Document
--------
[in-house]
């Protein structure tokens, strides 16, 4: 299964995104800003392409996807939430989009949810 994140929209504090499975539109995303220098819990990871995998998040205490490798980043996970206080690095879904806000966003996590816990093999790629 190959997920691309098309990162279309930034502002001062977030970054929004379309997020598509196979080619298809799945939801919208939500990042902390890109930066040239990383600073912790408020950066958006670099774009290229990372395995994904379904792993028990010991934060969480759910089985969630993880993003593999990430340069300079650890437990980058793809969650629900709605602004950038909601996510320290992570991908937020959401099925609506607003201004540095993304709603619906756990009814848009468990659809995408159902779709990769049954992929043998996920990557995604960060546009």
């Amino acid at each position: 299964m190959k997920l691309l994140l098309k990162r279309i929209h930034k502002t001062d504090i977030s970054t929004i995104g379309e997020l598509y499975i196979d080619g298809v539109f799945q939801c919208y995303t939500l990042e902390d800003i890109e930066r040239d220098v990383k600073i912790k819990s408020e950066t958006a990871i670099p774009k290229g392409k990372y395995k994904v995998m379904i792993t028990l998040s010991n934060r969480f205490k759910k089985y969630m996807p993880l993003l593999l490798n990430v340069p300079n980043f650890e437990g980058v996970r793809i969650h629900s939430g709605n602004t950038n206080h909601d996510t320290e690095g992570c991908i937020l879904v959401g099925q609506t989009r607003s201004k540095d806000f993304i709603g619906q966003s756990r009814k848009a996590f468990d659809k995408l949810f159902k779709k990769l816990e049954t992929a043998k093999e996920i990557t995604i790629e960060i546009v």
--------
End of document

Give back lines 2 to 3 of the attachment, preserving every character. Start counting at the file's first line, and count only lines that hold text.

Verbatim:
């Protein structure tokens, strides 16, 4: 299964995104800003392409996807939430989009949810 994140929209504090499975539109995303220098819990990871995998998040205490490798980043996970206080690095879904806000966003996590816990093999790629 190959997920691309098309990162279309930034502002001062977030970054929004379309997020598509196979080619298809799945939801919208939500990042902390890109930066040239990383600073912790408020950066958006670099774009290229990372395995994904379904792993028990010991934060969480759910089985969630993880993003593999990430340069300079650890437990980058793809969650629900709605602004950038909601996510320290992570991908937020959401099925609506607003201004540095993304709603619906756990009814848009468990659809995408159902779709990769049954992929043998996920990557995604960060546009």
């Amino acid at each position: 299964m190959k997920l691309l994140l098309k990162r279309i929209h930034k502002t001062d504090i977030s970054t929004i995104g379309e997020l598509y499975i196979d080619g298809v539109f799945q939801c919208y995303t939500l990042e902390d800003i890109e930066r040239d220098v990383k600073i912790k819990s408020e950066t958006a990871i670099p774009k290229g392409k990372y395995k994904v995998m379904i792993t028990l998040s010991n934060r969480f205490k759910k089985y969630m996807p993880l993003l593999l490798n990430v340069p300079n980043f650890e437990g980058v996970r793809i969650h629900s939430g709605n602004t950038n206080h909601d996510t320290e690095g992570c991908i937020l879904v959401g099925q609506t989009r607003s201004k540095d806000f993304i709603g619906q966003s756990r009814k848009a996590f468990d659809k995408l949810f159902k779709k990769l816990e049954t992929a043998k093999e996920i990557t995604i790629e960060i546009v």